Determined to be with his disciples and devotees, the Buddhist monk has adopted and developed a unique style and technique, the one-stroke calligraphy, wherein the characters are connected with unbroken strokes, the whole piece completed in a single stroke.
Literally translated as “beautiful writing,” calligraphy has been a most appreciated art form in different cultures around the world. But in China, calligraphy is considered not just a decorative art, but an absolute visual art. It is more valuable than paintings and sculptures. It is the visual poetry of self-expression. In calligraphy, how the person writes is as important as what he is writing.
The history of calligraphy goes as far as the beginning of civilization. The earliest evidence of Chinese writing are the inscriptions on the oracle bones, as well as bronze vessels (the oldest dating back to the Shang Dynasty) which the early Chinese people used for divination rituals.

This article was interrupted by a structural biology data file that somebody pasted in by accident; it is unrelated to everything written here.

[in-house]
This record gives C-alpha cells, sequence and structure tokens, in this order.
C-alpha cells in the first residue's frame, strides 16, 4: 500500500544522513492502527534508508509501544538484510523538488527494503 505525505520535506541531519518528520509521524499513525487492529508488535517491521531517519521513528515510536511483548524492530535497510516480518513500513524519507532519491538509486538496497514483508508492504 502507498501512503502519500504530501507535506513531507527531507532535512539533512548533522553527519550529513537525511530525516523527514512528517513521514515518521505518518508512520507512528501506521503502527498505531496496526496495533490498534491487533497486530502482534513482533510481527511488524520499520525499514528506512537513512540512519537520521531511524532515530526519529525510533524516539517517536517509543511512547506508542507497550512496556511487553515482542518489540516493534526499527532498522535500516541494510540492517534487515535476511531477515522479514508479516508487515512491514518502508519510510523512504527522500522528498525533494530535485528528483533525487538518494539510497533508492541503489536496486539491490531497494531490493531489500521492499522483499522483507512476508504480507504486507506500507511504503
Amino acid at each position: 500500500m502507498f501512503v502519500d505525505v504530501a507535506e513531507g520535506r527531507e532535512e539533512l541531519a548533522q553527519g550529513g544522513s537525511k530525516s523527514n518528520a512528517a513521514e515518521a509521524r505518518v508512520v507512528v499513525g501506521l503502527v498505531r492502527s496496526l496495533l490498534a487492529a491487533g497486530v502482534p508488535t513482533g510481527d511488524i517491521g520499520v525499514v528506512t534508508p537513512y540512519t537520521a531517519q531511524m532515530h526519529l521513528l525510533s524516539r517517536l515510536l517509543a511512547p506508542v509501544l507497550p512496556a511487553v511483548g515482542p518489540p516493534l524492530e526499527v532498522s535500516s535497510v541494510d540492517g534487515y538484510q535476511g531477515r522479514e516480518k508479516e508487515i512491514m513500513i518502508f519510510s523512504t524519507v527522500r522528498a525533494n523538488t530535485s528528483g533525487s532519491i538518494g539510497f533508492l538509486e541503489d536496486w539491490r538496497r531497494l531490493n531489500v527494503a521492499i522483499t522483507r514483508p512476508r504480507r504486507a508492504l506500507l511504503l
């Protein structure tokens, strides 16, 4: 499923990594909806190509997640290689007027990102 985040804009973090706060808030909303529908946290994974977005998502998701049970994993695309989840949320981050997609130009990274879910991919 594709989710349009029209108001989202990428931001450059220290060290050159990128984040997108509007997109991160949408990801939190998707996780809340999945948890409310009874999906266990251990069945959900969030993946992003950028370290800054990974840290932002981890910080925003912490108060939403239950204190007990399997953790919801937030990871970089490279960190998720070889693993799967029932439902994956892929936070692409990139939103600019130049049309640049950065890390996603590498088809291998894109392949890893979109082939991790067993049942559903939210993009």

The early inscriptions on the oracle bone or bronze mold were made using a sharp, pointed object; thus, the characters lacked the linear variations and other characteristics attributed to true calligraphy. It was not until the Chinese artisans perfected the production of the calligraphy materials when those qualities began to emerge.
‘The Four Treasures Of Study’
These basic materials – brush, ink, paper, and inkstone – are known as the “Four Treasures of Study” (wen fang si bao), indicating the high esteem the calligraphic materials hold.
Although they were invented at an earlier date, the brushes only became popular during the Han period. A typical brush is made from animal hair, usually black rabbit hair, white goat hair or yellow weasel hair, pushed inside a tube of bamboo or wood; although sometimes jade, porcelain and other materials can also be used.